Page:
From School Library Journal
Gr 7-10–This richly documented, historically contextualized account traces the origin and evolution of the Ku Klux Klan from a small mischievous social club into a powerful, destructive organization. With compelling clarity, anecdotal detail, and insight, Bartoletti presents the complex era of Reconstruction, 1865-1877, that gave rise to the KKK. After the Civil War, the defeated South was a simmering cauldron of political, economic, and social instability. As the federal government struggled to provide law and order and to protect the rights of freed slaves, secret groups of Southern whites banded together to vent their anger over lost property, prosperity, and power. From six men in a law office in Pulaski, TN, KKK dens spread across the South targeting freed blacks and their supporters. Although the Ku Klux Klan Act of 1871 was meant to end violence, KKK activity persisted through the 20th century, diminishing in the last 30 years as civil rights became a reality for all Americans. Bartoletti includes excerpts from slave narratives, archival illustrations, and historical quotes to convey the human drama of KKK terrorism. An annotated bibliography and source notes illuminate the variety and significance of reference works. Additional secondary titles include Chester L. Quarles's scholarly The Ku Klux Klan and Related American Racialist and Antisemitic Organizations (McFarland, 2008). Bartoletti effectively targets teens with her engaging and informative account that presents a well-structured inside look at the KKK, societal forces that spawn hate/terrorist groups, and the research process.Gerry Larson, Durham School of the Arts, NC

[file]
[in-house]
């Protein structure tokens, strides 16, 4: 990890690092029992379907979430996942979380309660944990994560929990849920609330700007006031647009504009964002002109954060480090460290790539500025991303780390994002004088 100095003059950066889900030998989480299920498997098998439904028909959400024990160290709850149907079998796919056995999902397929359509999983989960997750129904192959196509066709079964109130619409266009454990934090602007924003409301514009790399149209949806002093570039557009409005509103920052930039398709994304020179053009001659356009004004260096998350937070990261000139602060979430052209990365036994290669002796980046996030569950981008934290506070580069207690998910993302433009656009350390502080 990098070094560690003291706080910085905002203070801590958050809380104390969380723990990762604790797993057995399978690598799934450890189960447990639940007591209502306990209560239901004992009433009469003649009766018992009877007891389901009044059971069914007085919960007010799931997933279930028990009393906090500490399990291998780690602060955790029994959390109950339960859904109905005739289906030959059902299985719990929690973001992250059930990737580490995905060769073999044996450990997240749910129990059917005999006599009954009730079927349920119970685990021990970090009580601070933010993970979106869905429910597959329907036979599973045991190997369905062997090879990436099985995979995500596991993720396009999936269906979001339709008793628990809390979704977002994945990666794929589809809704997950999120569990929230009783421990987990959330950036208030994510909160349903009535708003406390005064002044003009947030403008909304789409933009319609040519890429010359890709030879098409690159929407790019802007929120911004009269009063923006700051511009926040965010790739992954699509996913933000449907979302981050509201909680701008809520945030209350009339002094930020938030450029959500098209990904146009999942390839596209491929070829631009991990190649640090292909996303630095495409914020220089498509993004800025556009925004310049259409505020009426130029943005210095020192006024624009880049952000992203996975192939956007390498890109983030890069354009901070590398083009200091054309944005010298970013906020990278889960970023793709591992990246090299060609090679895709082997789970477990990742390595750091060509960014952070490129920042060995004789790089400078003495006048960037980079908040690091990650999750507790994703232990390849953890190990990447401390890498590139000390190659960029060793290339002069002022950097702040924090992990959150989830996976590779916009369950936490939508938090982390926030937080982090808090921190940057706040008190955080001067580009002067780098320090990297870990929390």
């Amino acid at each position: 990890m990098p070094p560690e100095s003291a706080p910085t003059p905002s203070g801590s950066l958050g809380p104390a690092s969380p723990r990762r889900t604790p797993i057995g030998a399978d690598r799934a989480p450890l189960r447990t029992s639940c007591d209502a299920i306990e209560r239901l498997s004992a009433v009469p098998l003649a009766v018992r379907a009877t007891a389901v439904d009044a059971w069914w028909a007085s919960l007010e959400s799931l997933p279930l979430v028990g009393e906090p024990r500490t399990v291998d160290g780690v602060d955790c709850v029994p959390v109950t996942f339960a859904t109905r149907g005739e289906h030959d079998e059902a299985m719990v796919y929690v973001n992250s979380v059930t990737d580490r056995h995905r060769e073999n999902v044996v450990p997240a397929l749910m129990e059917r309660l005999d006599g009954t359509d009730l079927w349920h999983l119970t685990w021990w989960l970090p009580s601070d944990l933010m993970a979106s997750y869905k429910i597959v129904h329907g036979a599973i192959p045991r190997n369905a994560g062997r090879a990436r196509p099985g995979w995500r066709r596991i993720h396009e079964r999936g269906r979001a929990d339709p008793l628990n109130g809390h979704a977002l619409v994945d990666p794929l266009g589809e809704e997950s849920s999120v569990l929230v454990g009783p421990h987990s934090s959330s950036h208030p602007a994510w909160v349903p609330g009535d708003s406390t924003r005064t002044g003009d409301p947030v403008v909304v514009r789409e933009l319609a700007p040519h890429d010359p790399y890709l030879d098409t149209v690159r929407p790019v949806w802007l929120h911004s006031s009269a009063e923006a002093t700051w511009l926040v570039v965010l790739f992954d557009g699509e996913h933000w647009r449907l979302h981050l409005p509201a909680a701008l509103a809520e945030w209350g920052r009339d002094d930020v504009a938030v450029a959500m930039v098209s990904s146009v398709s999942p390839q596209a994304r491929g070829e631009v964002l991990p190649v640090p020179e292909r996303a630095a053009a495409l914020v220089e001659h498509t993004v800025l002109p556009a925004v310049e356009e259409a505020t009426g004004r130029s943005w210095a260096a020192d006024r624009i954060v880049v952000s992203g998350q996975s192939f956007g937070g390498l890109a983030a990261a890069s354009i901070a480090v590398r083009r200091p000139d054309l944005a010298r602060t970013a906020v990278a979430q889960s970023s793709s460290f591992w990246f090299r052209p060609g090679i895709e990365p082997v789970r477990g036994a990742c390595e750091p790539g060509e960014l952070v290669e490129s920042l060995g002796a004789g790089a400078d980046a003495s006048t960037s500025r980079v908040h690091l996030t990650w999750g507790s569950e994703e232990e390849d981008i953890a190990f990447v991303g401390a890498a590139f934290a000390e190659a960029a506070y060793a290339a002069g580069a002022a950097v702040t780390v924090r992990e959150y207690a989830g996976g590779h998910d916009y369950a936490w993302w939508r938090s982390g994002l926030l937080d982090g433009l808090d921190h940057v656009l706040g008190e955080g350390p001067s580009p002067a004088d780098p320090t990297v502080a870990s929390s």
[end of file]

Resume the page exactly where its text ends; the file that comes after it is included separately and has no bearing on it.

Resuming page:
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*Starred Review* Bartoletti follows multi-award-winning titles such as Hitler Youth (2005) with another standout contribution to youth history shelves. Here, she examines how the Ku Klux Klan formed and grew out of the ashes of the Civil War. Bartoletti, who taught eighth-graders for 18 years, writes in admirably clear, accessible language about one of the most complex periods in U.S. history, and she deftly places the powerfully unsettling events into cultural and political context without oversimplifying. It’s the numerous first-person quotes, though, that give the book its beating heart, and her searing, expertly selected stories of people on all sides of the violent conflicts will give readers a larger understanding of the conditions that incubated the Klan’s terrorism; how profoundly the freed people and their sympathizers suffered; and how the legacy of that fear, racism, and brutality runs through our own time. In an author’s note, Bartoletti describes visiting a contemporary Klan rally as part of her research, and that bold, immersive approach to her subject is evident in every chapter of this thoroughly researched volume. Like the individual stories, the powerful archival images on every page will leave an indelible impression on young readers, who will want to move on to the extensive annotated resources. The adjacent Story behind the Story feature fills in more details about this lucid, important title, which should be required reading for young people as well as the adults in their lives. Grades 7-12. --Gillian Engberg